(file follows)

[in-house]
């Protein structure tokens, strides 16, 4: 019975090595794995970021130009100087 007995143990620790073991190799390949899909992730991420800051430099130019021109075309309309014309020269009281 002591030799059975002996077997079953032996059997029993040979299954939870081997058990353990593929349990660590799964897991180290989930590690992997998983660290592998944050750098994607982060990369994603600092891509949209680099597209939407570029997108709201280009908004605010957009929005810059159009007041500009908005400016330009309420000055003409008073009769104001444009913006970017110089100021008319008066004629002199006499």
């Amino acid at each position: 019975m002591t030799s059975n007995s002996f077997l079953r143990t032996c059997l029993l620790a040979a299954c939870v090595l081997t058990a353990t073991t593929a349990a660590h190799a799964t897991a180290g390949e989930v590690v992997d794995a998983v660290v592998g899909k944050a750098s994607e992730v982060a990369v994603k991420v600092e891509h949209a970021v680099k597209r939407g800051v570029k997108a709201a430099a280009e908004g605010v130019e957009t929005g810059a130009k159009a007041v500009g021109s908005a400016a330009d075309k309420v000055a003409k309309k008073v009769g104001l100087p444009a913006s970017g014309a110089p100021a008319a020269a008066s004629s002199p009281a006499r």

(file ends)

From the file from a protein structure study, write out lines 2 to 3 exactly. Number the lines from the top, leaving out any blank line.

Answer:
């Protein structure tokens, strides 16, 4: 019975090595794995970021130009100087 007995143990620790073991190799390949899909992730991420800051430099130019021109075309309309014309020269009281 002591030799059975002996077997079953032996059997029993040979299954939870081997058990353990593929349990660590799964897991180290989930590690992997998983660290592998944050750098994607982060990369994603600092891509949209680099597209939407570029997108709201280009908004605010957009929005810059159009007041500009908005400016330009309420000055003409008073009769104001444009913006970017110089100021008319008066004629002199006499």
């Amino acid at each position: 019975m002591t030799s059975n007995s002996f077997l079953r143990t032996c059997l029993l620790a040979a299954c939870v090595l081997t058990a353990t073991t593929a349990a660590h190799a799964t897991a180290g390949e989930v590690v992997d794995a998983v660290v592998g899909k944050a750098s994607e992730v982060a990369v994603k991420v600092e891509h949209a970021v680099k597209r939407g800051v570029k997108a709201a430099a280009e908004g605010v130019e957009t929005g810059a130009k159009a007041v500009g021109s908005a400016a330009d075309k309420v000055a003409k309309k008073v009769g104001l100087p444009a913006s970017g014309a110089p100021a008319a020269a008066s004629s002199p009281a006499r």